All throughout intermediate and high school, I considered myself a concert rat. At least once a month my friends and I would head down to Mr. Smalls or Club Diesel, usually being the youngest people in the crowd, to see one of the many bands we were infatuated with. These venues usually consisted of shoving crowds, mosh-pits, and crowd surfers. I’ve had my fair share of crazy adventures to faraway shows and completely ridiculous happenings, but none of these memories compare to our recent quest for Tanzania Bongo-Flavor Pop-Sensation: Diamond!
My resume now includes: milking cows, hoeing weeds, fetching water and carrying it on my head, peeling green bananas, stiring ugali, cutting grass with a scythe, sewing with a foot pedal, cooking chai, hand washing clothes, blowing a blacksmith’s fire
Honesty and “Productivity” Didn’t Fit In My Backpack: The screams of the crows outside my window woke me up; I was a bit disoriented and my head felt as light as an air balloon. It was a Sunday morning and I was feeling the punishment from having too much fun the night before. My room was a warzone; a combination of clothes, readings and books covered the floor all the way from my bed to the door.
Have you ever wondered where your food comes from? Do you know the farmers who grow it or the chef who cooks it? When going to a restaurant in the United States, one rarely has the chance to meet the chef or see the kitchen. Knowing the farmer who sweat over the crops which make up that meal has also become increasingly difficult in our complicated consumer economy. I do not know if I will ever have a relationship with a chef or farmer at home and as clearly see where my food is coming from, like I do here.
March 18th was a beautiful morning with sun and a cool breeze. Seven students and two teachers climbed into a boat heading to an island off the Bukoban coast to visit the burial site of ancient kings. What they were not aware of however, was how this boat ride would be like nothing they would be prepared for. As the long, wooden fishing boat set off from the coast a line of swirling black clouds approached at high speed.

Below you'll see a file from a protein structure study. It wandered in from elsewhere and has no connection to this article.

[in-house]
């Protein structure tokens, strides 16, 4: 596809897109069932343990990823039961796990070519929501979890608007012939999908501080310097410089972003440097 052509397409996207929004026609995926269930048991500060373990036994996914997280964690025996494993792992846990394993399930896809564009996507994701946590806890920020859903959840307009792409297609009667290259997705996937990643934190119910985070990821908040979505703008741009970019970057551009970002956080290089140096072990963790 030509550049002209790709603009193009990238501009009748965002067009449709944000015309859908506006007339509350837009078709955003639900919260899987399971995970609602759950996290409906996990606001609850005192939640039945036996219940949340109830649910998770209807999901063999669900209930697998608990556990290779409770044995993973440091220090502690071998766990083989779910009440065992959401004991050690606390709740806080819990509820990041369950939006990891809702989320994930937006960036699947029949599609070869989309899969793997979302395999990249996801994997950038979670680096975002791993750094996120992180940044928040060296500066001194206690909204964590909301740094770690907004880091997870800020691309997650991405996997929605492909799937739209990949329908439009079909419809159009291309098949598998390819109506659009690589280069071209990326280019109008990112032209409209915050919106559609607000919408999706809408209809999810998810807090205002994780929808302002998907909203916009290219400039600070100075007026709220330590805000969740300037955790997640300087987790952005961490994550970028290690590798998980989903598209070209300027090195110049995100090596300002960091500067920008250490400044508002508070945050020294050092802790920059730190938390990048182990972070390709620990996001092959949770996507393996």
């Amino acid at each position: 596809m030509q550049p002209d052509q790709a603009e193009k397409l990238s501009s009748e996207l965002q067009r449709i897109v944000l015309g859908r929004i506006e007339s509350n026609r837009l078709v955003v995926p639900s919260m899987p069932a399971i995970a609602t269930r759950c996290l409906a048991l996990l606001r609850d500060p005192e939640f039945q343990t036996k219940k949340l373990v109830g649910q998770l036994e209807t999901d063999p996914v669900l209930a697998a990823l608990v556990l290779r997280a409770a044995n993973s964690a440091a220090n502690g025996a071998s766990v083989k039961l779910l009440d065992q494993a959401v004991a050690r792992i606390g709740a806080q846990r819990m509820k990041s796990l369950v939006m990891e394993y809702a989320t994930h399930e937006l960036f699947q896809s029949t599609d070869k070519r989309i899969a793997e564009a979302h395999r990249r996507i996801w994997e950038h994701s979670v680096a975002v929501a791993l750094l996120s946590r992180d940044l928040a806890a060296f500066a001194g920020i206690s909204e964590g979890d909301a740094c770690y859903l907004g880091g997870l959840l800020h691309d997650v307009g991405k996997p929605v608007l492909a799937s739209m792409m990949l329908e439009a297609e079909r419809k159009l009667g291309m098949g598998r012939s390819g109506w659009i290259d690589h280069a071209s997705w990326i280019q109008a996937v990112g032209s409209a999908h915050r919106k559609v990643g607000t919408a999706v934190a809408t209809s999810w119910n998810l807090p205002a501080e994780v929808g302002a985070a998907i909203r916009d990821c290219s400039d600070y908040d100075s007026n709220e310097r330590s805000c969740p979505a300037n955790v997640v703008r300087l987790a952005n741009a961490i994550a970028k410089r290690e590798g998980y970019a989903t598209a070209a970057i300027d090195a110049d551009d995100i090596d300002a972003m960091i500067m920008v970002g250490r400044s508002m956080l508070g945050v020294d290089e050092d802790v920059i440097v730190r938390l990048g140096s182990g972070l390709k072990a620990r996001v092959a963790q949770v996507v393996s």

Be it funeral, wedding, or Sunday service, every time I enter a church, a silence sweeps the crowd as all eyes turn to stare. More than a few “mzungu ” (white person) are uttered under breaths as the ushers scramble to make sure I get a real chair and not a bench off to the side but in the front so that I’m visible to all.
Today, March 22, marks the 19th World Water Day and there is a lot to celebrate! In the past, World Water Day has been a time to raise awareness about the millions of people who do not have access to safe drinking water, and while there are 783 million people who still lack access to safe drinking water, we would like to take today to recognize the incredible progress we have made on this issue.
Most secular study abroad programs do not have regular discussions about religion. Our group consists of diverse religious believers in a country where asking about religion often comes before learning someone else’s name.
Think about the absurdity of a lifeguard being afraid of water or a kid drinking a hot cup of coffee in the middle of a warm summer day as he plays with the sand in a crowded beach. The reaction that most of you would have if you actually encountered such paradoxical scenes should be a fair comparison to the feedback and reactions we got as we planned and prepared for our camping trip to a mountain two hours away from our guest house.
I’m sitting in our comfortable bed in the Sleep Inn Hotel in Dar es Salaam (Tanzania’s capitol), with an air conditioning unit providing a cool environment while I watch Kung Fu Panda on a flat screen television. We have come a long way from Karagwe, and have enjoyed traveling along the tourist track followed by thousands of visitors each year in Tanzania.